There is a saying about Guizhou: there aren’t three days without rain, three miles without a mountain or three coin’s in anyone’s pocket.
Guizhou is one of the those few forgotten Chinese provinces, it is a land of ethnic minorities and many of its youngsters work as migrant workers in other richer provinces. Guizhou is also a land of beautiful landscapes, strange food and rice wine. Yes, they love their rice wine there. “If you don’t drink you don’t respect your sisters”, one woman told us. “You can’t be a Dong if you don’t drink”, said another one. “Come to my house for a drink, I have the best rice wine!” said many others.
Qiandongnan prefecture, in Guizhou’s south-east, is home to the Dong and Miao minorities. They make up around 70% of the population, making it quite a special place in China. We started our holiday from Zhaoxing area. Zhaoxing is known as the Dong’s capital, being the largest Dong settlement in the world. It’s gotten more and more touristic with time, but did not lose its charm, especially the hills and villages around the town. We got there right before the public holidays, making us the only tourists (we think) that first night. After finding a place to stay (there’s a plethora of guesthouses, some of which allow foreigners), we had a walk around the town’s 5 drum towers and ‘wind and rain’ bridges trying to find a place to eat.
We saw many groups of locals eating around the drum towers all together, we had a closer look to see if we would get invited. A man pointed us a direction, he did not say a word, an old man. We thought he was crazy, but for some reason we followed the direction that his finger pointed at. In a matter of seconds a drunk guy grabbed us and threw us into his wedding party. Good start, 7 pm, various shots, large shots of rice wine, food, Dong’s drinking songs (yes, not only they love drinking, they adore singing too) and more rice wine. Welcoming to say the least. It all continued in Cantonese, since these guys worked in Guangdong and were back only for the holidays. After the groom and bride, along with some friends, had to be taken home before collapsing, we and other guys from the party went out in the streets. More drinks, shao kao and firecrackers everywhere. It felt a bit like being thrown into a war zone with people throwing firecrackers from their windows. A very welcoming first night.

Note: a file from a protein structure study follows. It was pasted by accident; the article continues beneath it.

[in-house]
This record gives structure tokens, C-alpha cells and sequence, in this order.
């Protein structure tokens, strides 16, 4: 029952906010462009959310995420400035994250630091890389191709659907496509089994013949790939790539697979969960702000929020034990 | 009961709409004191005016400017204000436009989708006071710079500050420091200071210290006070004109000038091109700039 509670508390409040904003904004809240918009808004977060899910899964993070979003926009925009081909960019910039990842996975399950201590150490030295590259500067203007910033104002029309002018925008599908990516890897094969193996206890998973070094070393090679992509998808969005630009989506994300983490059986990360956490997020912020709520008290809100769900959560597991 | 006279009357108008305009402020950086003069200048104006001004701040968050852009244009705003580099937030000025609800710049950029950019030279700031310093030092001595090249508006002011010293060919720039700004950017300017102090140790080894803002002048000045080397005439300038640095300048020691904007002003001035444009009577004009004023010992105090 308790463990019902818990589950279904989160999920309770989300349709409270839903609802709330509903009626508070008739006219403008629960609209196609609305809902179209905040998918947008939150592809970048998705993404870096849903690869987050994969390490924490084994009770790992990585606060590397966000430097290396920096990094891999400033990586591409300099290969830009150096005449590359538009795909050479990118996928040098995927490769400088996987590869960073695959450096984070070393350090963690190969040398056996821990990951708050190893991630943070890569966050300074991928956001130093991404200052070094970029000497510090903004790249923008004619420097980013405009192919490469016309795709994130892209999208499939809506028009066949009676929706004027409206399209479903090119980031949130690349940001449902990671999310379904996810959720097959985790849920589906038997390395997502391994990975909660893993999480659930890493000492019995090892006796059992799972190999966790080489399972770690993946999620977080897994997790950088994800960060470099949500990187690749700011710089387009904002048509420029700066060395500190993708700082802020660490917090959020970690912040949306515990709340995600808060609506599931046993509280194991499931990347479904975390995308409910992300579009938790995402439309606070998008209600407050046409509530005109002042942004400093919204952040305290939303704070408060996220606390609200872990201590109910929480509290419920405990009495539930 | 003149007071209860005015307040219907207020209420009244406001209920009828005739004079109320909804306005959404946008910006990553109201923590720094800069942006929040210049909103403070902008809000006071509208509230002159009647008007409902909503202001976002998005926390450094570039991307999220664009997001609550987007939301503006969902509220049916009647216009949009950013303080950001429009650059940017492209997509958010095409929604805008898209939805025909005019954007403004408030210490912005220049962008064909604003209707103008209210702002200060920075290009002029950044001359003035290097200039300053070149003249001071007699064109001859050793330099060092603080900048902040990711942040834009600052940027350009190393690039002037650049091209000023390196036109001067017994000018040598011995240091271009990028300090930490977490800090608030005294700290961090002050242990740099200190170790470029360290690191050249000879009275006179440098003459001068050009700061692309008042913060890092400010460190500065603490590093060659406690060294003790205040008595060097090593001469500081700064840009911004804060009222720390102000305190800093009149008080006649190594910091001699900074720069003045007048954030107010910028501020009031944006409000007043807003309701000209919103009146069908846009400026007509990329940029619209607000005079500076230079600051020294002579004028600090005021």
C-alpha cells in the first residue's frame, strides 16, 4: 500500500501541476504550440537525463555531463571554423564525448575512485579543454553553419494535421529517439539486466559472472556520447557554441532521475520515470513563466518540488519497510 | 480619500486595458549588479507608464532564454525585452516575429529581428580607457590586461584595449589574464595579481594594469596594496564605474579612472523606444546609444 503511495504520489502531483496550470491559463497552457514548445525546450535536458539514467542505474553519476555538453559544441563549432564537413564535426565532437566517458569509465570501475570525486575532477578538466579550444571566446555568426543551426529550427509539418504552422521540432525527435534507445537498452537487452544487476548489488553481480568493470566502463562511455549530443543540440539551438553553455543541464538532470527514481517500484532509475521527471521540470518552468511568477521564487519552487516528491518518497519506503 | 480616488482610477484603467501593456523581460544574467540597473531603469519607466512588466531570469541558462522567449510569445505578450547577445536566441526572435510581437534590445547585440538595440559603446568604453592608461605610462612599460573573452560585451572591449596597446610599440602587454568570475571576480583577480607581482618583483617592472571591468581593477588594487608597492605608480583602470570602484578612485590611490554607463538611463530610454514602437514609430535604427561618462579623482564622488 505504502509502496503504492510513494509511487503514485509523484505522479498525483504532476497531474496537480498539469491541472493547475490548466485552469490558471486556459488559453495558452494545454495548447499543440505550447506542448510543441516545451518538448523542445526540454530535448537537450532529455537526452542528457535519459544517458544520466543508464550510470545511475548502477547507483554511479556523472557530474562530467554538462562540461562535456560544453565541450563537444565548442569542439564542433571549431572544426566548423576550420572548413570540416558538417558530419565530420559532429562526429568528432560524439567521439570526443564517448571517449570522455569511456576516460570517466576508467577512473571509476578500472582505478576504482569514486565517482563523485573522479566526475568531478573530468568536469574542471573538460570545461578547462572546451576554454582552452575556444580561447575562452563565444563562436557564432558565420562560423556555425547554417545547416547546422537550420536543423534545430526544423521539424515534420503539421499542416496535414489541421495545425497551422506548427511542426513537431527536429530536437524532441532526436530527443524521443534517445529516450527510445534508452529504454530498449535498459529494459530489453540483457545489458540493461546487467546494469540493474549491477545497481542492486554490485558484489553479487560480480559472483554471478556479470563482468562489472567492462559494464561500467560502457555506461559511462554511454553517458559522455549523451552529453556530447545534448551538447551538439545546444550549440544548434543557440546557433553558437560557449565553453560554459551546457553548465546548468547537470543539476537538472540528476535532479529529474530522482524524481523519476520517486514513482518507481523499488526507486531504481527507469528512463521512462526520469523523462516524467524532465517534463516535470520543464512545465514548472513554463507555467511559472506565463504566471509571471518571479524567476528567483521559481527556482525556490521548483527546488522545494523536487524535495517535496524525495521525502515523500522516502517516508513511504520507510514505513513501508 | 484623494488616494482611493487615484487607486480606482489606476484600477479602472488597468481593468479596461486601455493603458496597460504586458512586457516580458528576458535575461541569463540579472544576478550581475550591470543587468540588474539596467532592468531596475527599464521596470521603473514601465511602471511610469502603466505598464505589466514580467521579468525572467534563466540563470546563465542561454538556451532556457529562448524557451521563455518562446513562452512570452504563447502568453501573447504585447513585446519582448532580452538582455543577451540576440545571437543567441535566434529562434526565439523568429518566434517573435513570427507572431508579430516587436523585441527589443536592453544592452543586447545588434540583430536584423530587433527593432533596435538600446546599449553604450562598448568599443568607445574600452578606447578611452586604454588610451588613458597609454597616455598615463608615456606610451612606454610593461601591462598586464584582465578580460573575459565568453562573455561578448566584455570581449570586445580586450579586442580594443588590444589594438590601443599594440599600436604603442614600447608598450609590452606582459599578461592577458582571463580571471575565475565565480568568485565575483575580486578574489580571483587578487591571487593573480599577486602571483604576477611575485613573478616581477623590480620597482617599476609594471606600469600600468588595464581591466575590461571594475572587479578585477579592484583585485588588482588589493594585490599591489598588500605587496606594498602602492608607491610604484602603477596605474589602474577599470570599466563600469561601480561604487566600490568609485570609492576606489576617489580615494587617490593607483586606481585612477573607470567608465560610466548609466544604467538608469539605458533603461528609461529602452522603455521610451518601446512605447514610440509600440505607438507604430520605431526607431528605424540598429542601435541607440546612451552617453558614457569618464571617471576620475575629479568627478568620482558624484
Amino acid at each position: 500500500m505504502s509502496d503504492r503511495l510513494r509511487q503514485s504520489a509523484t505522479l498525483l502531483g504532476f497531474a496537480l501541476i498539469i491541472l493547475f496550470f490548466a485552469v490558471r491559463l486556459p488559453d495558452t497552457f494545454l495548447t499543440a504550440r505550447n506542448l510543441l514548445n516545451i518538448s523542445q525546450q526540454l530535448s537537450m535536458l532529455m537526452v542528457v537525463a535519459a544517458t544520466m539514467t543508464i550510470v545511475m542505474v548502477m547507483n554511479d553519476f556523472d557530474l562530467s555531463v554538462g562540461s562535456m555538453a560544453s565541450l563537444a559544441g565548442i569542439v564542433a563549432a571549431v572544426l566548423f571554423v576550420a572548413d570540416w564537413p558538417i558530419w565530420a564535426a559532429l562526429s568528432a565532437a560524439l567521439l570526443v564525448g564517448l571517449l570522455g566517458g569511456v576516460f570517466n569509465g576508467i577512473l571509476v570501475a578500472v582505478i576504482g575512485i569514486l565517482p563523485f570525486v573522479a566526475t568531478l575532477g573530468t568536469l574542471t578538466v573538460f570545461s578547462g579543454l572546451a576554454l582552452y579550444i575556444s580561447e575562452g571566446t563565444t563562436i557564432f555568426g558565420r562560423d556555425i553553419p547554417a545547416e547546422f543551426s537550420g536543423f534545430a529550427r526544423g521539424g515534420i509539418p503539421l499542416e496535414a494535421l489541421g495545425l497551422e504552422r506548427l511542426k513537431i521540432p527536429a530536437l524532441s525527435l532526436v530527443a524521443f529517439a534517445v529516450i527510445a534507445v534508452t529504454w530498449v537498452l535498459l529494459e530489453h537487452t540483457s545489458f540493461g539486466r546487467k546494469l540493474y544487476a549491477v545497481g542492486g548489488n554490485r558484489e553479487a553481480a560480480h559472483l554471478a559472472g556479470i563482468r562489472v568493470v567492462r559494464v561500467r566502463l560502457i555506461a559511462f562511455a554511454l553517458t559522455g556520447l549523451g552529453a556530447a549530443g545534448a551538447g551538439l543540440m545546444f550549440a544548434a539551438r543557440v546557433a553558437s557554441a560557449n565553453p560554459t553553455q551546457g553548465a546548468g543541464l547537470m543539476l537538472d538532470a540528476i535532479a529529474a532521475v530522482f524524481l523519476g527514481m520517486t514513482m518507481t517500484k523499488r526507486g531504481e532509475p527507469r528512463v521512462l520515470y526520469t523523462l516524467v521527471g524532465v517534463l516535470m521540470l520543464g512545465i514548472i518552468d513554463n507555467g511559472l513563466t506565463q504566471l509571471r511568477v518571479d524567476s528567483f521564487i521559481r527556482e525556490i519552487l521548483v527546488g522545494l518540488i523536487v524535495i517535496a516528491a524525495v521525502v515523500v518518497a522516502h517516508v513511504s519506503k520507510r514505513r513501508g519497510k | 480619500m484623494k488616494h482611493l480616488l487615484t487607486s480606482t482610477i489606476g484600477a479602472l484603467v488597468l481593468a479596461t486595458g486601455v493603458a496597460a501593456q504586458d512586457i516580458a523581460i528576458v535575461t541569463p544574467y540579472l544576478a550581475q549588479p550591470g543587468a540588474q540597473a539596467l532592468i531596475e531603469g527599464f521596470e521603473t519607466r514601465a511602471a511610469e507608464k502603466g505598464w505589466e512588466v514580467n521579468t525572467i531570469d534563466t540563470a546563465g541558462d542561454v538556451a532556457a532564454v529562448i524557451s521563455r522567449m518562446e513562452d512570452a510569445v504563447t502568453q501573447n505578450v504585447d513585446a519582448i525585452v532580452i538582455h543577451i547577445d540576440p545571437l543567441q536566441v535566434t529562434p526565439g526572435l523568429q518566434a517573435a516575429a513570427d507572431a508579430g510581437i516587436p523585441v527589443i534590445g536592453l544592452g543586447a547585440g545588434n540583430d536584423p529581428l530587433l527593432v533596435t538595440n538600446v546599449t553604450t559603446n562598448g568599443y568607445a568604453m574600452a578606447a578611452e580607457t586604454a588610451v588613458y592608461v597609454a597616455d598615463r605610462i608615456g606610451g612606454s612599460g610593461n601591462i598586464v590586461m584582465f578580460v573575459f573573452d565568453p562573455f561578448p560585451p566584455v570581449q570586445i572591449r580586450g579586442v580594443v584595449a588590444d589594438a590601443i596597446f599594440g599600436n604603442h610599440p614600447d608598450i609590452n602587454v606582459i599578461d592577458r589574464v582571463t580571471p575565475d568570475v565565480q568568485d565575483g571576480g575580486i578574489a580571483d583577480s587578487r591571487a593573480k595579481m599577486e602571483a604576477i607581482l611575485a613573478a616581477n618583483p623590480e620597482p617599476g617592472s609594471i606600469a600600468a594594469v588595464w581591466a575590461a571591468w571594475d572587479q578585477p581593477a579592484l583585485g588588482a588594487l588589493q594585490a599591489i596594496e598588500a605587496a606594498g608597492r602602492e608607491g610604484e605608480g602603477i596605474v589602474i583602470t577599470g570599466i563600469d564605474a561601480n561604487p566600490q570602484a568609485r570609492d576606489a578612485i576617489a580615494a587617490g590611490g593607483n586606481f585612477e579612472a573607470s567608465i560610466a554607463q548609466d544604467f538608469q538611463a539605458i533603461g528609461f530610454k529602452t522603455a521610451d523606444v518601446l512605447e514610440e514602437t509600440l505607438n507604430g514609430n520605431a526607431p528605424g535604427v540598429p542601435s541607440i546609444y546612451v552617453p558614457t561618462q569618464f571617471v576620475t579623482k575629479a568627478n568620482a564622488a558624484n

I am not gonna bother you with more details of the festivities. Rice wine, food, beers, firecrackers and nice people. If you like this, Zhaoxing may be the place to go for your next Chinese New Year. Every night, people would gather under the drum towers to sing, other would play Lusheng (a pipe instrument made of bamboo) and others would throw fireworks up to our heads, and close to our feet…
Note: there is enough stuff to do at least for a couple of days around Zhaoxing. Jilun, Xiage and Tang’an are very nice villages with their own welcoming people (you got me) and just a few km away, on roads that have sublime landscapes (rice terraces on top). You are more likely to be the only tourist in those little villages.